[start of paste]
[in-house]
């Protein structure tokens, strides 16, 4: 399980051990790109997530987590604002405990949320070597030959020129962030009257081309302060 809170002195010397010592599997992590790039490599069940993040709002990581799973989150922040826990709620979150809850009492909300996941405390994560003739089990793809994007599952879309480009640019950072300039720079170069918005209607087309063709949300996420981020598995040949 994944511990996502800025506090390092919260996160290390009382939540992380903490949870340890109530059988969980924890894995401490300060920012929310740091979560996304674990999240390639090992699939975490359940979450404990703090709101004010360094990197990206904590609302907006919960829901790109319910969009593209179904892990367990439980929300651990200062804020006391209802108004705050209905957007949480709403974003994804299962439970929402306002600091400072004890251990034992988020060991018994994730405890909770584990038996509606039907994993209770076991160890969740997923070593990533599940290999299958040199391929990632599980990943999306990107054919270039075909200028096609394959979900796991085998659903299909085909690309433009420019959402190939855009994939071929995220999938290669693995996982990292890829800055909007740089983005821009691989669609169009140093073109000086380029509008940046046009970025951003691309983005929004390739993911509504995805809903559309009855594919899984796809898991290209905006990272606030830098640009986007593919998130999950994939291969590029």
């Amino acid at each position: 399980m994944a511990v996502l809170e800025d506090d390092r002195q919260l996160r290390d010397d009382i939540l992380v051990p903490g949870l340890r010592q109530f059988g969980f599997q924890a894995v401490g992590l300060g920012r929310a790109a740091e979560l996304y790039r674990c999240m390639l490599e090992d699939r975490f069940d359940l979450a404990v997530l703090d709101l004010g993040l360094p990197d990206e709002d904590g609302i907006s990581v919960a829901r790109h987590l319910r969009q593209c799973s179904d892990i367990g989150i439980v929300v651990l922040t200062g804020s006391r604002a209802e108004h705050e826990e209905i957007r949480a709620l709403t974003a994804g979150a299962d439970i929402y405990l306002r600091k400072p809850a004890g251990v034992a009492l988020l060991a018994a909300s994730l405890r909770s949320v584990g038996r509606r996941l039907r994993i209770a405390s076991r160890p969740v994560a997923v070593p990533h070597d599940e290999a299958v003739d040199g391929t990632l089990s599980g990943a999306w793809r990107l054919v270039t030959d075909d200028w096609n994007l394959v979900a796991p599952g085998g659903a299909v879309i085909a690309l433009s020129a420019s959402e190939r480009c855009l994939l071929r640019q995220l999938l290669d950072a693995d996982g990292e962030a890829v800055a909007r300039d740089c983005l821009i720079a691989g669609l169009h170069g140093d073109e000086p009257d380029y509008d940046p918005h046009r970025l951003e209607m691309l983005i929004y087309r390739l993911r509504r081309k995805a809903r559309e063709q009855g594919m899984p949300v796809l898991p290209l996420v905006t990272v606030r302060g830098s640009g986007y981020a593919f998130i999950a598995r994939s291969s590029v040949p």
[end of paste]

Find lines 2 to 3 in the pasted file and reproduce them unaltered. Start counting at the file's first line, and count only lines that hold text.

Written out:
């Protein structure tokens, strides 16, 4: 399980051990790109997530987590604002405990949320070597030959020129962030009257081309302060 809170002195010397010592599997992590790039490599069940993040709002990581799973989150922040826990709620979150809850009492909300996941405390994560003739089990793809994007599952879309480009640019950072300039720079170069918005209607087309063709949300996420981020598995040949 994944511990996502800025506090390092919260996160290390009382939540992380903490949870340890109530059988969980924890894995401490300060920012929310740091979560996304674990999240390639090992699939975490359940979450404990703090709101004010360094990197990206904590609302907006919960829901790109319910969009593209179904892990367990439980929300651990200062804020006391209802108004705050209905957007949480709403974003994804299962439970929402306002600091400072004890251990034992988020060991018994994730405890909770584990038996509606039907994993209770076991160890969740997923070593990533599940290999299958040199391929990632599980990943999306990107054919270039075909200028096609394959979900796991085998659903299909085909690309433009420019959402190939855009994939071929995220999938290669693995996982990292890829800055909007740089983005821009691989669609169009140093073109000086380029509008940046046009970025951003691309983005929004390739993911509504995805809903559309009855594919899984796809898991290209905006990272606030830098640009986007593919998130999950994939291969590029």
């Amino acid at each position: 399980m994944a511990v996502l809170e800025d506090d390092r002195q919260l996160r290390d010397d009382i939540l992380v051990p903490g949870l340890r010592q109530f059988g969980f599997q924890a894995v401490g992590l300060g920012r929310a790109a740091e979560l996304y790039r674990c999240m390639l490599e090992d699939r975490f069940d359940l979450a404990v997530l703090d709101l004010g993040l360094p990197d990206e709002d904590g609302i907006s990581v919960a829901r790109h987590l319910r969009q593209c799973s179904d892990i367990g989150i439980v929300v651990l922040t200062g804020s006391r604002a209802e108004h705050e826990e209905i957007r949480a709620l709403t974003a994804g979150a299962d439970i929402y405990l306002r600091k400072p809850a004890g251990v034992a009492l988020l060991a018994a909300s994730l405890r909770s949320v584990g038996r509606r996941l039907r994993i209770a405390s076991r160890p969740v994560a997923v070593p990533h070597d599940e290999a299958v003739d040199g391929t990632l089990s599980g990943a999306w793809r990107l054919v270039t030959d075909d200028w096609n994007l394959v979900a796991p599952g085998g659903a299909v879309i085909a690309l433009s020129a420019s959402e190939r480009c855009l994939l071929r640019q995220l999938l290669d950072a693995d996982g990292e962030a890829v800055a909007r300039d740089c983005l821009i720079a691989g669609l169009h170069g140093d073109e000086p009257d380029y509008d940046p918005h046009r970025l951003e209607m691309l983005i929004y087309r390739l993911r509504r081309k995805a809903r559309e063709q009855g594919m899984p949300v796809l898991p290209l996420v905006t990272v606030r302060g830098s640009g986007y981020a593919f998130i999950a598995r994939s291969s590029v040949p």